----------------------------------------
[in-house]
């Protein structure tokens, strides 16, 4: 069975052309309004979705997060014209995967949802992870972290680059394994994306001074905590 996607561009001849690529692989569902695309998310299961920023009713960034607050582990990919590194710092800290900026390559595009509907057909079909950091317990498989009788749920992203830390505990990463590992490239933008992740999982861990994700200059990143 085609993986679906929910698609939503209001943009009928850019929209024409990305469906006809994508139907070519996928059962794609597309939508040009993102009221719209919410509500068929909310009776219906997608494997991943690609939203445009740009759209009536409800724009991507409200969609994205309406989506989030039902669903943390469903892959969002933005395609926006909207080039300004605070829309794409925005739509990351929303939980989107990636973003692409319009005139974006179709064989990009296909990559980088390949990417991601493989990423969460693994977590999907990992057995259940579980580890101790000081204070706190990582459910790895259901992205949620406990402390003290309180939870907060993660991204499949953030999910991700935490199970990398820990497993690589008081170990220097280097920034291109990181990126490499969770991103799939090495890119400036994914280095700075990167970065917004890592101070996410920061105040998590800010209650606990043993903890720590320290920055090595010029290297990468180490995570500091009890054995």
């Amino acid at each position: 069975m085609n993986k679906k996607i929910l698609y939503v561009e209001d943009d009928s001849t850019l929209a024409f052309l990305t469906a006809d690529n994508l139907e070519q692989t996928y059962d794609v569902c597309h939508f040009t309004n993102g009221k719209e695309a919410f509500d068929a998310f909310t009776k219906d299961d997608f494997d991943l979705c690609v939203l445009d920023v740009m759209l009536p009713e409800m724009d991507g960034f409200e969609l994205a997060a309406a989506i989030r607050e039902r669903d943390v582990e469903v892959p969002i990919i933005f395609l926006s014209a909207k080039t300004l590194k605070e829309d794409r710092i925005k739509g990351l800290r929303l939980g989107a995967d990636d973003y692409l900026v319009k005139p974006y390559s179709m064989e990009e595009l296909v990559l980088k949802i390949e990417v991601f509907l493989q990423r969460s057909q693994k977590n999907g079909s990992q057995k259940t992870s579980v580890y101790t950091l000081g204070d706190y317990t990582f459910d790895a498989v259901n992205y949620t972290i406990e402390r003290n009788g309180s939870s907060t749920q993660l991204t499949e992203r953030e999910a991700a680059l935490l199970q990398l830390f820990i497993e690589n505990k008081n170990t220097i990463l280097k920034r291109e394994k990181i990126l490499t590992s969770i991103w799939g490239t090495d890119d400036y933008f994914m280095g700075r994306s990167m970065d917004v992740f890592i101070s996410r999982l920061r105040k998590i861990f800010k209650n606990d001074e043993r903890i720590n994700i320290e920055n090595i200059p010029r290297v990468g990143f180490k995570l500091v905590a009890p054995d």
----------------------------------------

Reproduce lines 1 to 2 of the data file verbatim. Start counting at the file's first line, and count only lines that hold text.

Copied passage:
[in-house]
């Protein structure tokens, strides 16, 4: 069975052309309004979705997060014209995967949802992870972290680059394994994306001074905590 996607561009001849690529692989569902695309998310299961920023009713960034607050582990990919590194710092800290900026390559595009509907057909079909950091317990498989009788749920992203830390505990990463590992490239933008992740999982861990994700200059990143 085609993986679906929910698609939503209001943009009928850019929209024409990305469906006809994508139907070519996928059962794609597309939508040009993102009221719209919410509500068929909310009776219906997608494997991943690609939203445009740009759209009536409800724009991507409200969609994205309406989506989030039902669903943390469903892959969002933005395609926006909207080039300004605070829309794409925005739509990351929303939980989107990636973003692409319009005139974006179709064989990009296909990559980088390949990417991601493989990423969460693994977590999907990992057995259940579980580890101790000081204070706190990582459910790895259901992205949620406990402390003290309180939870907060993660991204499949953030999910991700935490199970990398820990497993690589008081170990220097280097920034291109990181990126490499969770991103799939090495890119400036994914280095700075990167970065917004890592101070996410920061105040998590800010209650606990043993903890720590320290920055090595010029290297990468180490995570500091009890054995």